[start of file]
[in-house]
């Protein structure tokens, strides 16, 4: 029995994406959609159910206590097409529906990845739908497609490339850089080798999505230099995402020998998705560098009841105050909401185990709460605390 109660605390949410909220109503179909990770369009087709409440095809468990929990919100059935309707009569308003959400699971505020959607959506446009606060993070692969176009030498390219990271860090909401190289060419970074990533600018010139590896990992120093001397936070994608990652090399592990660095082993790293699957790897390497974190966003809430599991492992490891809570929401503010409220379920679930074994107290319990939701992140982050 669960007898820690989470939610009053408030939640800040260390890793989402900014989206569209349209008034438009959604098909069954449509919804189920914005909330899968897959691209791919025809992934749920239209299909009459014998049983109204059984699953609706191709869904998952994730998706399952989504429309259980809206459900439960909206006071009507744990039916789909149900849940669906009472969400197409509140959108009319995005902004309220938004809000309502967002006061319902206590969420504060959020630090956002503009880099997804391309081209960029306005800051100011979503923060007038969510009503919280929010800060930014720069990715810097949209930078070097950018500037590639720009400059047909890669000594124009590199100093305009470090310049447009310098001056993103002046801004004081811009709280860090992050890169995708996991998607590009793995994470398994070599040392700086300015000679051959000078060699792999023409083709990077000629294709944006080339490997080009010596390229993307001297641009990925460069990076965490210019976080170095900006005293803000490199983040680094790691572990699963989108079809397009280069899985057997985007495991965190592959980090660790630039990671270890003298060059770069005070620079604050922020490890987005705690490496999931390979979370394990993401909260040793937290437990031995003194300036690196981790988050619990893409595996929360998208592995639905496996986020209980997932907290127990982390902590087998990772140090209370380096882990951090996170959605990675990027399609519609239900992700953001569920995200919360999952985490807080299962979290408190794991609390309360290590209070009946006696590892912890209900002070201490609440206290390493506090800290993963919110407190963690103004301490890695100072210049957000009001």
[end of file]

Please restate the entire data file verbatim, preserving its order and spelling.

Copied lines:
[in-house]
């Protein structure tokens, strides 16, 4: 029995994406959609159910206590097409529906990845739908497609490339850089080798999505230099995402020998998705560098009841105050909401185990709460605390 109660605390949410909220109503179909990770369009087709409440095809468990929990919100059935309707009569308003959400699971505020959607959506446009606060993070692969176009030498390219990271860090909401190289060419970074990533600018010139590896990992120093001397936070994608990652090399592990660095082993790293699957790897390497974190966003809430599991492992490891809570929401503010409220379920679930074994107290319990939701992140982050 669960007898820690989470939610009053408030939640800040260390890793989402900014989206569209349209008034438009959604098909069954449509919804189920914005909330899968897959691209791919025809992934749920239209299909009459014998049983109204059984699953609706191709869904998952994730998706399952989504429309259980809206459900439960909206006071009507744990039916789909149900849940669906009472969400197409509140959108009319995005902004309220938004809000309502967002006061319902206590969420504060959020630090956002503009880099997804391309081209960029306005800051100011979503923060007038969510009503919280929010800060930014720069990715810097949209930078070097950018500037590639720009400059047909890669000594124009590199100093305009470090310049447009310098001056993103002046801004004081811009709280860090992050890169995708996991998607590009793995994470398994070599040392700086300015000679051959000078060699792999023409083709990077000629294709944006080339490997080009010596390229993307001297641009990925460069990076965490210019976080170095900006005293803000490199983040680094790691572990699963989108079809397009280069899985057997985007495991965190592959980090660790630039990671270890003298060059770069005070620079604050922020490890987005705690490496999931390979979370394990993401909260040793937290437990031995003194300036690196981790988050619990893409595996929360998208592995639905496996986020209980997932907290127990982390902590087998990772140090209370380096882990951090996170959605990675990027399609519609239900992700953001569920995200919360999952985490807080299962979290408190794991609390309360290590209070009946006696590892912890209900002070201490609440206290390493506090800290993963919110407190963690103004301490890695100072210049957000009001």